Jean Scandlyn kept her last name when she got married, both for professional and feminist reasons. She states
From the minute that we were talking about getting married that I would keep my own name. And maybe even before that. So, it was a decision I made prior to having the real possibility of marriage right in front of me – that I wanted to keep my own name. And so, it was a decision I’d made in college, probably I think, or maybe late high school. And out of real feminist principles.
Jean explains how, when she had children, she was never concerned with having names that related her to them, that her keeping her name was more about retaining her individual identity than it was about carrying on that name. She admits there have been some inconveniences surrounding the separate last name, especially with her children’s schooling, and elaborates on a situation that could have become incredibly problematic.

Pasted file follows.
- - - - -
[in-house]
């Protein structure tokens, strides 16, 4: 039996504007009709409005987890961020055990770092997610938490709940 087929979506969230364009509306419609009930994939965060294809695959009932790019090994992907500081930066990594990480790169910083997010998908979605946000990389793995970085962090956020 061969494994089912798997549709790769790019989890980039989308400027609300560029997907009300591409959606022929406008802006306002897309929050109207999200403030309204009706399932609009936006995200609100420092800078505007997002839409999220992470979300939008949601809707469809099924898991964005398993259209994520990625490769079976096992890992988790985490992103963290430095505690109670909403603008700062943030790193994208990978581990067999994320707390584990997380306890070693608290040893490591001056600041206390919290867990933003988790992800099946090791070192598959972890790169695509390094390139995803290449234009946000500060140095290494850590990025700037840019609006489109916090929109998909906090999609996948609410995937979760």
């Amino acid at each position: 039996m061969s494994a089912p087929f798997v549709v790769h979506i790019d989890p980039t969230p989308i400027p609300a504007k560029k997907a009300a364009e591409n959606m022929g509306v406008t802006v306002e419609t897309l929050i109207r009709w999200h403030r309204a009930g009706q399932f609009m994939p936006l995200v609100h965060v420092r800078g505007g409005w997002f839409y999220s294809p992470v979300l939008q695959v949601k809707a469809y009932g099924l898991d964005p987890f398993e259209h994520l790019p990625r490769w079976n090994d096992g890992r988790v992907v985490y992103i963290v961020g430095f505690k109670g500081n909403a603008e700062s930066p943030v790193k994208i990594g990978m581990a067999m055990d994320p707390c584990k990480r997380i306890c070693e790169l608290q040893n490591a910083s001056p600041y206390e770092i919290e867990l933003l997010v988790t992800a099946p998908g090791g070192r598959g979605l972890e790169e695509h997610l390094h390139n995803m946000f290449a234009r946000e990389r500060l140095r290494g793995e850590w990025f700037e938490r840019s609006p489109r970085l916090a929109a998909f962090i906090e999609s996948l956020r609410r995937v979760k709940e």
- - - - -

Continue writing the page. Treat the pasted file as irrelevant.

They were say 10 and 12, and we traveled to Europe. I took them by myself and then joined my husband in Paris. We went to Italy first. And all of a sudden I realized that we had no documents that tied each other, that I had no documents that tied me to my children. So everything that I had was in my own name, and everything they had – they had their own passports at this stage – was all Eppler. And I thought, what happens if you know we get separated, there’s an emergency, someone in immigration says, “how are you connected to these children?
She concludes that she is incredibly happy with her decision and attributes keeping Scandlyn to helping her maintain a personal identity separate from her marriage.